Anywho after lunch we were brought to smaller unmotorised boats and were taxied down a small river that was covered overhead with coconut leaves. I was reminded of the jungle once again and how great the jungle was and how much I liked the jungly type life.

Our next stop was an ‘orchard’. We were all sat down at a table with a huge selection of fruit to choose from. We tucked in and a while later, we were treated to some Vietnamese folk songs sung by young to middle aged Vietnamese ladies, backed up by a small band made up of very tall skinny Vietnamese men.

Our guide gave us some great info on the folk songs. He said they were mostly to do with the history of Vietnam – the good times and the bad. They played an important role in educating both the children of Vietnam and those Vietnamese who couldn’t afford to go to school. The folk songs passed on the history of the country.
Then we were given time to ‘mingle with the local people’ - i.e. go to their stalls and buy something from them.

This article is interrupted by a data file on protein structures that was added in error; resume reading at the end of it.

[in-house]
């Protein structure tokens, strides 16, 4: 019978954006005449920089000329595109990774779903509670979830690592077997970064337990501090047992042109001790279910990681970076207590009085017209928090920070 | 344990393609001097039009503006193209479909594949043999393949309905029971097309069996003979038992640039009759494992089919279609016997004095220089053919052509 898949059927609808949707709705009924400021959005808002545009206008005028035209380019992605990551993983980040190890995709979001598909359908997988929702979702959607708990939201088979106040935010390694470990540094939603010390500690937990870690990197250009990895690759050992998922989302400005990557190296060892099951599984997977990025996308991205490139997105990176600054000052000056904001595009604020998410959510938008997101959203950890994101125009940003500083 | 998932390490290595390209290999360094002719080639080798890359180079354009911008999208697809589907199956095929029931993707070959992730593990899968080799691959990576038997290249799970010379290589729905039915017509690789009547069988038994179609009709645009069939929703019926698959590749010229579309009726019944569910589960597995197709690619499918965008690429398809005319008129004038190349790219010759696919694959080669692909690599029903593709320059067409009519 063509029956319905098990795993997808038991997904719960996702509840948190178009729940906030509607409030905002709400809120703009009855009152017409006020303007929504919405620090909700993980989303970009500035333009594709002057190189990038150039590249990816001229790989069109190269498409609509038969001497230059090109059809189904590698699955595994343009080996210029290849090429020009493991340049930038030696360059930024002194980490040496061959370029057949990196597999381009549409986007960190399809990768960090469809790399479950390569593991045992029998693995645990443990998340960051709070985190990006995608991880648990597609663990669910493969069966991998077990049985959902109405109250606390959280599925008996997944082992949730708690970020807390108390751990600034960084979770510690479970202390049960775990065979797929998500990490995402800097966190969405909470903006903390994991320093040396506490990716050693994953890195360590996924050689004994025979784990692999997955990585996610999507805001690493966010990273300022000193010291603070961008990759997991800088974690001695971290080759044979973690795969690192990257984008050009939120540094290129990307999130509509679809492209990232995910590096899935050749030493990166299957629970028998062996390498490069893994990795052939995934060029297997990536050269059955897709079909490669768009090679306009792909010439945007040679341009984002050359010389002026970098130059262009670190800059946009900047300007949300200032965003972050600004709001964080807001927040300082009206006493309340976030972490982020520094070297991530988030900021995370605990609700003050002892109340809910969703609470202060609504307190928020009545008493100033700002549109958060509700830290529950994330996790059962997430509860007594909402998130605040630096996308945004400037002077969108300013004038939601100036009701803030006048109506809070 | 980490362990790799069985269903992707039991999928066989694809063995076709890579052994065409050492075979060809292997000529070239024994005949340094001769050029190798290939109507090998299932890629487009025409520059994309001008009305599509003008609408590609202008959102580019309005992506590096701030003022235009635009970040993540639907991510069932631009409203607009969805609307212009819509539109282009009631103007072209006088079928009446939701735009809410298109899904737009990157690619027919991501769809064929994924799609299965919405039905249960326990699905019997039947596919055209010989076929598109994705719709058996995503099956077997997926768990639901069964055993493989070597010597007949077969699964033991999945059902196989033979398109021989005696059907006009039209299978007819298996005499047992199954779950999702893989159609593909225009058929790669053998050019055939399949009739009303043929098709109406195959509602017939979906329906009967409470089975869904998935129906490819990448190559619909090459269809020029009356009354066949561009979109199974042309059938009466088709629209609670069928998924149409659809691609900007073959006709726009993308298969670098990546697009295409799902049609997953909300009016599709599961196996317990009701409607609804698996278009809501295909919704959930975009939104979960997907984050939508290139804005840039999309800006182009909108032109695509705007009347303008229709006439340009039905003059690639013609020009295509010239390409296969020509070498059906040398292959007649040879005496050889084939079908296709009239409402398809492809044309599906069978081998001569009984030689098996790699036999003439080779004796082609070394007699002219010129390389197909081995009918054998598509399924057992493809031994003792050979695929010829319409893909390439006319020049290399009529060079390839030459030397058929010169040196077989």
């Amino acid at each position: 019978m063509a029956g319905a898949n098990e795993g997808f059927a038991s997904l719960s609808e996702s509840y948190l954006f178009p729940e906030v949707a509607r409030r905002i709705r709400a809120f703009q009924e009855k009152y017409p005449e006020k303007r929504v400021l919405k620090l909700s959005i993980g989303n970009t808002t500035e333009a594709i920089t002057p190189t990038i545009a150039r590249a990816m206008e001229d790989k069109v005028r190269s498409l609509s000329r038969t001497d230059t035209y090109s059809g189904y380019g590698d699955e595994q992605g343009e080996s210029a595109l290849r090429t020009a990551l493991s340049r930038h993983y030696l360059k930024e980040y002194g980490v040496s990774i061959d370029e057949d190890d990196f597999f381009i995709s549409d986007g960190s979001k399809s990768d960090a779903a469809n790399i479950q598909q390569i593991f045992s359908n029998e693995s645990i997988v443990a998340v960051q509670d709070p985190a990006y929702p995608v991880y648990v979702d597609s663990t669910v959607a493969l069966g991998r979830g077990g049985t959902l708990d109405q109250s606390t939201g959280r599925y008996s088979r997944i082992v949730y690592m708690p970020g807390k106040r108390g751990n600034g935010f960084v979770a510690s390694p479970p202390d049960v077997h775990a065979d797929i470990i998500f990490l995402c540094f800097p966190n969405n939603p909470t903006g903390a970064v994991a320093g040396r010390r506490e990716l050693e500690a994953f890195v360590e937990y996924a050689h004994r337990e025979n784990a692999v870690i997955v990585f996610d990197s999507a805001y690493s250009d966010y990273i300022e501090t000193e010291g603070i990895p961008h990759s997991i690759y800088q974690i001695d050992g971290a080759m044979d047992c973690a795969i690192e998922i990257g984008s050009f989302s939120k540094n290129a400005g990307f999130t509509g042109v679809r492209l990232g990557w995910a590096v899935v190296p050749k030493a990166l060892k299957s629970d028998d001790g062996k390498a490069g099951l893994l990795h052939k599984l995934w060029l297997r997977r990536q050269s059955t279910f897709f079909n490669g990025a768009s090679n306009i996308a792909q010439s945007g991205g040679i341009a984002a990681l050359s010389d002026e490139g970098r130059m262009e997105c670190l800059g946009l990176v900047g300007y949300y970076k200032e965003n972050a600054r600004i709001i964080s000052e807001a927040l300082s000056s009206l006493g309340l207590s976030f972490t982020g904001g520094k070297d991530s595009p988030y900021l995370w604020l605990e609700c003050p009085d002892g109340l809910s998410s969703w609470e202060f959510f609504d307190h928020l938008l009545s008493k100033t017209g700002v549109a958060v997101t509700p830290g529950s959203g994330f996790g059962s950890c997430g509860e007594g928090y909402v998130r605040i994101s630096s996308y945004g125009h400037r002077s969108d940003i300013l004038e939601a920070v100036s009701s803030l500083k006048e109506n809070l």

After this, it was back to the boat and back to the bus. We were brought to the ‘beautiful bonsai gardens’, which were far from beautiful. Plus there were some monkeys who were trapped in cages and had nowhere to go and no trees or anything. It was quite sad. :(

Off on the bus to Ho Chi Minh City. We arrived at about 6 and trekked off to a hotel, that DIDN:T have holes in the wall and had AIR CON and HOT WATER and lots of other things that I had been missing in the last few weeks. It’s $13 dollars a night (as opposed to 6 dollars for the cheapest but I don’t care)! .

We went out to ‘Good Morning Vietnam’ for some expensive western grub and then bought a bottle of apple vodka.






















Posted by squeakylee 01:14 Archived in Vietnam Comments (0)

Mytho - Vietnam

Mytho, Mytho, it's off to work we go...

sunny 33 °C

After lunch we were spirited off on our way to Mytho.
Everyone else on the bus was heading to Ho Chi Minh City. Jim and I were the only two staying in Mytho. Before we reached Mytho, we stopped off at an incense stick making factory. It was pretty cool watching them make the sticks.

Then back on the bus and on to Mytho. We were all due to get out and have a wander around at the Bonsai Garden but we didn’t get the chance. (Jim couldn’t be arsed so we decided to head to our hotel). Our guide whistled up some motorcycle taxis for us – basically we sit on the back of a motorcycle (but get this) WITH OUR BACKPACK ON OUR BACKS! Sheesh – holy moly.